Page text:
A similar genetic rescue is actually in progress, for the genetically-impaired black-footed ferret, using genetic material from preserved tissue – an example of a “benign” GMO (genetically modified organism). This midwestern “top predator” narrowly escaped extinction, when 99% of it’s main prey, the prairie dog, were eliminated to make room for crops. After the bottleneck, the residual ferret population lacks the genetic diversity to survive, long term. 
Researchers are optimistic that the black-footed ferret’s  gene pool will recover.

After Thousands of Years, Earth's Frozen Life Forms Are Waking UpBlack-footed ferret
 Source:   M. Stone’s article, 2015, citation above.

Thinking back to Silene stellata, its continuing decline may also be caused by  caused by genetically depauperate, fragmented populations,  in intensively developed parts of Connecticut and New York state, with few remaining farms.  If this is the case,  there is no need to undertake extremely expensive gene-splicing, using ancient genetic material! The more mundane technique of plant breeding with out-of state populations would suffice. 

However, informal interbreeding at nurseries could also disrupt or swamp existing, balanced genetic systems. Precarious Silene stellata populations in Connecticut  – and probably Long Island as well – warrant systematic analysis directed by scientists with expertise in genetics as well as plant ecology and plant breeding.    Seeds and data can readily be collected by volunteers, as this wild flower is very easy to identify, unlikely to be  confused with bladder campion.  It is also pretty enough to provide motivation.  Perhaps the species is in fact much less rare than we think – just under-reported.  This is often the case.  Plant-oriented groups like CT Botanical and The Hardy Plant Society could be queried. Herbivory by deer and soil mineral deficiencies also need to be ruled out as  factors responsible for the decline.  However,  gene pool enhancement,   if that is indeed what is needed, must be very carefully executed by professionals. 

he pro-active way to prevent genetic bottlenecks and keep to keep plants and creatures off that rare species list, is through the ongoing actions of land use boards,  town selectmen, and land trusts., to maintain habitat connectivity and sizable habitat blocks for ecological communities.  To be genetically connected, starry campion populations need to be  within  pollinator-foraging range. For a large mammalian predator,  like a black-footed ferret, suitable habitat (prairie dog villages) can likely be dozens of miles apart, but not several hundreds. 

Silene stellata

Starry Campion  (Silene stellata)    source:  www. ct- Botanical- 

by  Sigrun N. Gadwa, MS, PWS



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Lesser Celandine – a Temptress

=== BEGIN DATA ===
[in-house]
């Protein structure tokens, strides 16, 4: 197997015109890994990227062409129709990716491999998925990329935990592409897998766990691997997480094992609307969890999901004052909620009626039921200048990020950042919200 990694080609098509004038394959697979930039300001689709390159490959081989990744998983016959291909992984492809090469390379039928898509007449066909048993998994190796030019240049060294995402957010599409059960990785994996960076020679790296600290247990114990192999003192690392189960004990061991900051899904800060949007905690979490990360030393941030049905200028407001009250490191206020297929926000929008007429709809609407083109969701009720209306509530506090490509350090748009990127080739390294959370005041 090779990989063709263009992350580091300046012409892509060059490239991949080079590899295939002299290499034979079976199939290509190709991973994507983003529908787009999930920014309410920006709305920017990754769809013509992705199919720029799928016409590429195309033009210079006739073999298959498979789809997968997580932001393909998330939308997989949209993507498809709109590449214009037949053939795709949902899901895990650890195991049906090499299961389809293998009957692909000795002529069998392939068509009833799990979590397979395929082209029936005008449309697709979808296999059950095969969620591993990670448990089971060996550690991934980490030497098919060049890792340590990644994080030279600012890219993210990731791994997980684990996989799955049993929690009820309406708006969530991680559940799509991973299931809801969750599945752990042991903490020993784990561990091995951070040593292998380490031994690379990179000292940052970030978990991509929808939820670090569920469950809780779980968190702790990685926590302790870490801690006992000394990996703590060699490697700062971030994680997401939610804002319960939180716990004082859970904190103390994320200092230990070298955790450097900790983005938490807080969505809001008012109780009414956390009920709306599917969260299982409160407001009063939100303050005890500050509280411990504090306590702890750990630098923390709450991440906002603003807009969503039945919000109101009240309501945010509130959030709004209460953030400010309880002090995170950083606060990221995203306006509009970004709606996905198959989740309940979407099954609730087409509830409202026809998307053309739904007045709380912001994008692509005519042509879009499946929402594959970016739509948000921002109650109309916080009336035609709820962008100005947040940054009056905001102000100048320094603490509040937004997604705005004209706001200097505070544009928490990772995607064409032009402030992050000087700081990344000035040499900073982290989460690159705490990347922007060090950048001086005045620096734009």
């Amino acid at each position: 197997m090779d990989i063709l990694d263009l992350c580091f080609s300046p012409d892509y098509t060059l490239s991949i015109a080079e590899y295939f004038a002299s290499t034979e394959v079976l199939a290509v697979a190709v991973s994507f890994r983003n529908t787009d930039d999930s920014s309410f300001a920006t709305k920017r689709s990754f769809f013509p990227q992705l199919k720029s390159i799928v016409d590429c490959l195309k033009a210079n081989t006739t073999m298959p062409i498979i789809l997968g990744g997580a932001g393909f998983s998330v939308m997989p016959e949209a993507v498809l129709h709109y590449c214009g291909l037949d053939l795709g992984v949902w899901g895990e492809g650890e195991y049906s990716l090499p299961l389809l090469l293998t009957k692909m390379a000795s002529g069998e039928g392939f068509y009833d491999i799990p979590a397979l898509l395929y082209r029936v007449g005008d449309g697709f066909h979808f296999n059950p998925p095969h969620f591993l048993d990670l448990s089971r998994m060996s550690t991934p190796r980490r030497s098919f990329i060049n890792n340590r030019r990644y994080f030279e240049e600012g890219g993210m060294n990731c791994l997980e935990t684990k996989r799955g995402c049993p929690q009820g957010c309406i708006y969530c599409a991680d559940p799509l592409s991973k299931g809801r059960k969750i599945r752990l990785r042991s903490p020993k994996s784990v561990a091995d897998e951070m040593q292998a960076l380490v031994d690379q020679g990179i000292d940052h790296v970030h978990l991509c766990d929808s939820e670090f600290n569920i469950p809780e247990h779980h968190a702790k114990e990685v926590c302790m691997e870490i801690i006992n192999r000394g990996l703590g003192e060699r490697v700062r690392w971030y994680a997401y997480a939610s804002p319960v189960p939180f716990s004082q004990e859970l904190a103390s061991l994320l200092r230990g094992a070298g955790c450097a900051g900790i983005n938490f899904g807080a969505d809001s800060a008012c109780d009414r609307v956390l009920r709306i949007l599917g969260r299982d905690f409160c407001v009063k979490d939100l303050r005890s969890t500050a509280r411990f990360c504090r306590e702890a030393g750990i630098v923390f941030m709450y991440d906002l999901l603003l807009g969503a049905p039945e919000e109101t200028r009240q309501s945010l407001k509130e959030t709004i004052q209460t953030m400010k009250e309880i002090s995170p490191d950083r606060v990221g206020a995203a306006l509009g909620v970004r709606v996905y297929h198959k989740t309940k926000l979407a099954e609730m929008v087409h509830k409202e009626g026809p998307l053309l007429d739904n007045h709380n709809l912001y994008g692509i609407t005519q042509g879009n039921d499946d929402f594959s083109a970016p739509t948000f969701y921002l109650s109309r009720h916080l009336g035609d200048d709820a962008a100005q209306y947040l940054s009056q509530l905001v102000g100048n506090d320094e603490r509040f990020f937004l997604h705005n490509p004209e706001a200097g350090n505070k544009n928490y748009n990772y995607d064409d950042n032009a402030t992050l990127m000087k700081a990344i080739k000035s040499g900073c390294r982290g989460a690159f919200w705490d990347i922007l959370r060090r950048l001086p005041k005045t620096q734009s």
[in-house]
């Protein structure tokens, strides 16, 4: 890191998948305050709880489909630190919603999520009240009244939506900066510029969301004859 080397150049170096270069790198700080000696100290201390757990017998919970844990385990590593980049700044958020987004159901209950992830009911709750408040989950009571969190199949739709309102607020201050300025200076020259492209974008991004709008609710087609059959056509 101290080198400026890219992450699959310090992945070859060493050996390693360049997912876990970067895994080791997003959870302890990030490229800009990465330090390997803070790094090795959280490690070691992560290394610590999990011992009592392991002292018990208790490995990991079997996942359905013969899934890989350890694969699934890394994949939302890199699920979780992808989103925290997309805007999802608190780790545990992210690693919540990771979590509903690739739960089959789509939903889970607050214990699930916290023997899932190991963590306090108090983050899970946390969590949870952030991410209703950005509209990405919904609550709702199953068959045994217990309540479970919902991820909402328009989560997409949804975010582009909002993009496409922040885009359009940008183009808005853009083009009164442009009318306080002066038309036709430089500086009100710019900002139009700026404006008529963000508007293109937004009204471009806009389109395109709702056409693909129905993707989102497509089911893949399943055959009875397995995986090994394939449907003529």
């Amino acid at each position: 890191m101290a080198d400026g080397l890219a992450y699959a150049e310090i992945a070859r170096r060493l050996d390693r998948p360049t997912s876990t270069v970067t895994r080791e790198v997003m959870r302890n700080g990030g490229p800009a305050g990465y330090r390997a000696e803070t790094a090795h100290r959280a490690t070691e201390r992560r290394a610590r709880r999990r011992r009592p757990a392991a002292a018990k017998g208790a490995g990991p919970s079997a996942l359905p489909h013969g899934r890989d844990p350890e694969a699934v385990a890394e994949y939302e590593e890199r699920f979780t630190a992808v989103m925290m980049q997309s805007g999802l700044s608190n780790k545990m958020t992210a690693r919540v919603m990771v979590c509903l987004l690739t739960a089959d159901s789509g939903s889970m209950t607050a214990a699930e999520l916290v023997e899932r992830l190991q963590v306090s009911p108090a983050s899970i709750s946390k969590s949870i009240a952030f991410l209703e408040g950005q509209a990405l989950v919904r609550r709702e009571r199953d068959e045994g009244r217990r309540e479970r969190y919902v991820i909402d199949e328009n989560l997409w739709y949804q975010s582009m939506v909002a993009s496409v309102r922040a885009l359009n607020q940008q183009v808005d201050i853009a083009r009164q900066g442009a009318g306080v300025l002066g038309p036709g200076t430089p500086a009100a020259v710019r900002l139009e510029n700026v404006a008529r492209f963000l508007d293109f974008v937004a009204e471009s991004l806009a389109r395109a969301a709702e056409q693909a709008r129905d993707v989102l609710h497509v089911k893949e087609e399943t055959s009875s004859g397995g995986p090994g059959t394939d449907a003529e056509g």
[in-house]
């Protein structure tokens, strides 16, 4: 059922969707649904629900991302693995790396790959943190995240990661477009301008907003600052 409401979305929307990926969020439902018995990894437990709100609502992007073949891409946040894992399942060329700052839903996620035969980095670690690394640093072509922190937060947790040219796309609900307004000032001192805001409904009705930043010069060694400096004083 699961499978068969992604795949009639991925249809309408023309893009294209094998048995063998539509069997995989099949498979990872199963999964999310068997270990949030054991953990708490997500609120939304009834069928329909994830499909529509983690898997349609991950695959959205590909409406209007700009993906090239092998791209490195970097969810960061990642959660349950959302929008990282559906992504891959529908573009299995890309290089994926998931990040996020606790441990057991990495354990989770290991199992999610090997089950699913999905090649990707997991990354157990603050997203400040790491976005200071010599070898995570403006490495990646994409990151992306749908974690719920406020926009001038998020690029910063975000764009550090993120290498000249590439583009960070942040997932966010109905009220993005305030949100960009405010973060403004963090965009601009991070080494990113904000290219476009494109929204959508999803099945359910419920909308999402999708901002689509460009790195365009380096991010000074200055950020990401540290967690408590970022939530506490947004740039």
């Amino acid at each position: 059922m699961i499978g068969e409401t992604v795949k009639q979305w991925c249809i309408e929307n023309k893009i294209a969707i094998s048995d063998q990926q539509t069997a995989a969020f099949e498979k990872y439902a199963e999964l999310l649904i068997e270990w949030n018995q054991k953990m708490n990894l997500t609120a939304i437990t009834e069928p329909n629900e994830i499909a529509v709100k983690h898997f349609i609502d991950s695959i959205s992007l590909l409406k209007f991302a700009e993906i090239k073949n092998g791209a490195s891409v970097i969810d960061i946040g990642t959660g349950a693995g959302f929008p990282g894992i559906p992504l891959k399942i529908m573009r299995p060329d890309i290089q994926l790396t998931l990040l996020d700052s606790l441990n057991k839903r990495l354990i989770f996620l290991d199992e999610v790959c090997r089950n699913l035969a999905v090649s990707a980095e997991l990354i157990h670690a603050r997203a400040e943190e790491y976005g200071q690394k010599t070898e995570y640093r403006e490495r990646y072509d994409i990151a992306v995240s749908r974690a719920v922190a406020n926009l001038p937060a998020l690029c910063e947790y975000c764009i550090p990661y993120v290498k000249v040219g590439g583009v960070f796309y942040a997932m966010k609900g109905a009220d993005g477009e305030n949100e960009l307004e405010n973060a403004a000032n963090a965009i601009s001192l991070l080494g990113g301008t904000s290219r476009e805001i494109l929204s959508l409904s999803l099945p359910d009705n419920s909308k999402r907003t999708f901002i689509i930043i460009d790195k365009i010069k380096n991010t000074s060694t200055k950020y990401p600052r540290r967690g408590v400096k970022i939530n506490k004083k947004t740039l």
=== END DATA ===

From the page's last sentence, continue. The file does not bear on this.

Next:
DSC04320When lesser celandine (Ranunculus ficaria) came up in a shady moist part of my yard, I admit, I did not promptly rip it out, though I do know it is a confirmed Invasive Plant Species, on the official Connecticut List.  I realized that this patch  probably originated  from a bulblet that I had tracked back from the floodplain after field work, likely stuck in a boot tread.

Its glossy, yellow petals were  like those of a buttercup or marsh marigold, only there were more of them (eight versus five).   The  dark-green,  scalloped  leaves were shiny and heart-shaped, and formed a full,  weed-free ground-cover, though spreading far less  than the patches I had seen on the Quinnipiac River and Wharton Brook floodplains.  I rationalized that this species  was invasive in wetlands, not upland yards, so… I might as well let it grow and study it. When seed set  failed altogether, I was reassured that seeds could not disperse to the Ten Mile River floodplain, only half a mile away.  As a spring ephemeral, the lesser celandine  dwindled as the tree canopy expanded, and by August I saw only a few yellowed leaves- and many bulblets. I erected a barrier of logs and brush  so no one would walk there and pick up bulblets in their shoes.

Ranunculus ficaria  spreads aggressively by bulblets in river floodplains, where floodwaters move the buoyant bulbs around, but   I had rationalized that my patch  was innocuous as a small sterile clone in an inland, upland setting.  Two years later, my friend Jeanne Chesanow showed me a similar, small sterile patch of lesser celandine in her yard, also  in shaded, mesic upland soil. She lives about  a mile south of my house. I started to wonder, just how far do bees fly?

Lesser Celandine is reported to produce fertile seed erratically. Seeds may not have not formed in my and Jeanne’s  clones because the female flowers must receive pollen from a genetically different mating type, and none grow nearby.  However, with cross pollination between lesser celandine patches in multiple gardens, how soon will a threshold of abundance be reached, such that lesser celandine starts setting more viable seed? If that happens, will this plant “take off”  in mesic, upland habitats, as well as river floodplains?  Purple loosestrife spent many decades in the twentieth century, as a well behaved  garden plant,  producing few fertile seeds…. until that abundance threshold was reached and self incompatibility was no longer limiting. Only then did it start proliferating in a wide range of wetland and moist habitats.